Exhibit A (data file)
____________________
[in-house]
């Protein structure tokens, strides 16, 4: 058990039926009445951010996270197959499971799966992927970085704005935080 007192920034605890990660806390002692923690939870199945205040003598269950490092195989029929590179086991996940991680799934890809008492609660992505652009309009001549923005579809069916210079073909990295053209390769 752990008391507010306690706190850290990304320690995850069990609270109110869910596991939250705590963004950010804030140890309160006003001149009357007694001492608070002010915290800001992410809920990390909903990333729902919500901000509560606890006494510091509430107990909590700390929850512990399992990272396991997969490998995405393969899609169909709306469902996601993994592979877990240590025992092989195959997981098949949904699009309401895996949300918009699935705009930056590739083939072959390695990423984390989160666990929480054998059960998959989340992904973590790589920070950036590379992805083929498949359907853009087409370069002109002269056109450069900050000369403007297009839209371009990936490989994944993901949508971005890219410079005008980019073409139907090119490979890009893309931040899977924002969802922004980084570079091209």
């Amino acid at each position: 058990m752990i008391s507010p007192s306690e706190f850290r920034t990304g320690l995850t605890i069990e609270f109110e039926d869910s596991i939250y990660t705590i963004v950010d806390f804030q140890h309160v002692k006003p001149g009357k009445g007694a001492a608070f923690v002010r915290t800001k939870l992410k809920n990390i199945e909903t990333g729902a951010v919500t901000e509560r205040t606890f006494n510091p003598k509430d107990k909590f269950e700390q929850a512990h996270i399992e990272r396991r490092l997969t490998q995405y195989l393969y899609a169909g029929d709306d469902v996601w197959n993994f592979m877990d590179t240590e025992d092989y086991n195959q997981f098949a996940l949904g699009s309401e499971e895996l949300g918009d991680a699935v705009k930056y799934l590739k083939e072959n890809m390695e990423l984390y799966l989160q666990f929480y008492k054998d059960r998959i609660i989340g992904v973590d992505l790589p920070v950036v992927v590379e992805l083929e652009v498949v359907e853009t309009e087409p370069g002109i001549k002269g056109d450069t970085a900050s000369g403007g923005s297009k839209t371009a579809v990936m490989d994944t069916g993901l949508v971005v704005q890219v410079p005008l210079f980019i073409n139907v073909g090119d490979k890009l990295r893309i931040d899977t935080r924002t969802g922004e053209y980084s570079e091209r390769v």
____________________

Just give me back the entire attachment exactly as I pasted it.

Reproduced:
[in-house]
């Protein structure tokens, strides 16, 4: 058990039926009445951010996270197959499971799966992927970085704005935080 007192920034605890990660806390002692923690939870199945205040003598269950490092195989029929590179086991996940991680799934890809008492609660992505652009309009001549923005579809069916210079073909990295053209390769 752990008391507010306690706190850290990304320690995850069990609270109110869910596991939250705590963004950010804030140890309160006003001149009357007694001492608070002010915290800001992410809920990390909903990333729902919500901000509560606890006494510091509430107990909590700390929850512990399992990272396991997969490998995405393969899609169909709306469902996601993994592979877990240590025992092989195959997981098949949904699009309401895996949300918009699935705009930056590739083939072959390695990423984390989160666990929480054998059960998959989340992904973590790589920070950036590379992805083929498949359907853009087409370069002109002269056109450069900050000369403007297009839209371009990936490989994944993901949508971005890219410079005008980019073409139907090119490979890009893309931040899977924002969802922004980084570079091209």
């Amino acid at each position: 058990m752990i008391s507010p007192s306690e706190f850290r920034t990304g320690l995850t605890i069990e609270f109110e039926d869910s596991i939250y990660t705590i963004v950010d806390f804030q140890h309160v002692k006003p001149g009357k009445g007694a001492a608070f923690v002010r915290t800001k939870l992410k809920n990390i199945e909903t990333g729902a951010v919500t901000e509560r205040t606890f006494n510091p003598k509430d107990k909590f269950e700390q929850a512990h996270i399992e990272r396991r490092l997969t490998q995405y195989l393969y899609a169909g029929d709306d469902v996601w197959n993994f592979m877990d590179t240590e025992d092989y086991n195959q997981f098949a996940l949904g699009s309401e499971e895996l949300g918009d991680a699935v705009k930056y799934l590739k083939e072959n890809m390695e990423l984390y799966l989160q666990f929480y008492k054998d059960r998959i609660i989340g992904v973590d992505l790589p920070v950036v992927v590379e992805l083929e652009v498949v359907e853009t309009e087409p370069g002109i001549k002269g056109d450069t970085a900050s000369g403007g923005s297009k839209t371009a579809v990936m490989d994944t069916g993901l949508v971005v704005q890219v410079p005008l210079f980019i073409n139907v073909g090119d490979k890009l990295r893309i931040d899977t935080r924002t969802g922004e053209y980084s570079e091209r390769v």